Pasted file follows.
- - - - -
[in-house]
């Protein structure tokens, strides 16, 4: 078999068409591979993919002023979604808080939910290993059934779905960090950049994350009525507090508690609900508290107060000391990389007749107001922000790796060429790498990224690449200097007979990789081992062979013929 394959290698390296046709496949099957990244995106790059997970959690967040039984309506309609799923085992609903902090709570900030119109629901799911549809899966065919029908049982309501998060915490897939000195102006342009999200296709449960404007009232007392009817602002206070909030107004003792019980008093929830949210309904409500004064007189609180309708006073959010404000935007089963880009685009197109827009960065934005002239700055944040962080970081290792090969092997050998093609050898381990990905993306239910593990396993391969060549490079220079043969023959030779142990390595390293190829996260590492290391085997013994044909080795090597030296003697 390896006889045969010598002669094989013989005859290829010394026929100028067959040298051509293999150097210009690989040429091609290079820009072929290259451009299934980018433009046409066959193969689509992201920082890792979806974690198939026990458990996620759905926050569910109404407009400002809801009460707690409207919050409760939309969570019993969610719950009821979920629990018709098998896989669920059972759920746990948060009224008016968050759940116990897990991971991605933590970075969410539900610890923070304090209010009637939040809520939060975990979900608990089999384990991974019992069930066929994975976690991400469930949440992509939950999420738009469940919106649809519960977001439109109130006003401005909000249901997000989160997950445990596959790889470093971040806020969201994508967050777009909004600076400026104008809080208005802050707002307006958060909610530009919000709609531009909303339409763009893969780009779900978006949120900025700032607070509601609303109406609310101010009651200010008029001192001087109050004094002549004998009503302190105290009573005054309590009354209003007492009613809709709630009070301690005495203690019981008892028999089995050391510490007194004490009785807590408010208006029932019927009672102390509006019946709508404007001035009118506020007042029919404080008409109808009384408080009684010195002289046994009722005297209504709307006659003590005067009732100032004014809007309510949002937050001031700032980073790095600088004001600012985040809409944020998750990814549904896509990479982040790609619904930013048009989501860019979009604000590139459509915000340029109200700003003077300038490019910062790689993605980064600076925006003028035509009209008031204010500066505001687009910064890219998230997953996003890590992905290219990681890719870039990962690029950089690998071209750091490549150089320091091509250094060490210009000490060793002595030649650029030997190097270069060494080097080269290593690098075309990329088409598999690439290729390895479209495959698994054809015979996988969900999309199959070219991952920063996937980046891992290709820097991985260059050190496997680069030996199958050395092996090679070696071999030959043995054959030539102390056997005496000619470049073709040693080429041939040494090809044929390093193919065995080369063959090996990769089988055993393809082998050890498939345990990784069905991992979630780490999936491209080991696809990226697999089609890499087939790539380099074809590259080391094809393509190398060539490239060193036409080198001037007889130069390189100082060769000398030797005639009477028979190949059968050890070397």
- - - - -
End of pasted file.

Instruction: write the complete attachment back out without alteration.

[in-house]
């Protein structure tokens, strides 16, 4: 078999068409591979993919002023979604808080939910290993059934779905960090950049994350009525507090508690609900508290107060000391990389007749107001922000790796060429790498990224690449200097007979990789081992062979013929 394959290698390296046709496949099957990244995106790059997970959690967040039984309506309609799923085992609903902090709570900030119109629901799911549809899966065919029908049982309501998060915490897939000195102006342009999200296709449960404007009232007392009817602002206070909030107004003792019980008093929830949210309904409500004064007189609180309708006073959010404000935007089963880009685009197109827009960065934005002239700055944040962080970081290792090969092997050998093609050898381990990905993306239910593990396993391969060549490079220079043969023959030779142990390595390293190829996260590492290391085997013994044909080795090597030296003697 390896006889045969010598002669094989013989005859290829010394026929100028067959040298051509293999150097210009690989040429091609290079820009072929290259451009299934980018433009046409066959193969689509992201920082890792979806974690198939026990458990996620759905926050569910109404407009400002809801009460707690409207919050409760939309969570019993969610719950009821979920629990018709098998896989669920059972759920746990948060009224008016968050759940116990897990991971991605933590970075969410539900610890923070304090209010009637939040809520939060975990979900608990089999384990991974019992069930066929994975976690991400469930949440992509939950999420738009469940919106649809519960977001439109109130006003401005909000249901997000989160997950445990596959790889470093971040806020969201994508967050777009909004600076400026104008809080208005802050707002307006958060909610530009919000709609531009909303339409763009893969780009779900978006949120900025700032607070509601609303109406609310101010009651200010008029001192001087109050004094002549004998009503302190105290009573005054309590009354209003007492009613809709709630009070301690005495203690019981008892028999089995050391510490007194004490009785807590408010208006029932019927009672102390509006019946709508404007001035009118506020007042029919404080008409109808009384408080009684010195002289046994009722005297209504709307006659003590005067009732100032004014809007309510949002937050001031700032980073790095600088004001600012985040809409944020998750990814549904896509990479982040790609619904930013048009989501860019979009604000590139459509915000340029109200700003003077300038490019910062790689993605980064600076925006003028035509009209008031204010500066505001687009910064890219998230997953996003890590992905290219990681890719870039990962690029950089690998071209750091490549150089320091091509250094060490210009000490060793002595030649650029030997190097270069060494080097080269290593690098075309990329088409598999690439290729390895479209495959698994054809015979996988969900999309199959070219991952920063996937980046891992290709820097991985260059050190496997680069030996199958050395092996090679070696071999030959043995054959030539102390056997005496000619470049073709040693080429041939040494090809044929390093193919065995080369063959090996990769089988055993393809082998050890498939345990990784069905991992979630780490999936491209080991696809990226697999089609890499087939790539380099074809590259080391094809393509190398060539490239060193036409080198001037007889130069390189100082060769000398030797005639009477028979190949059968050890070397």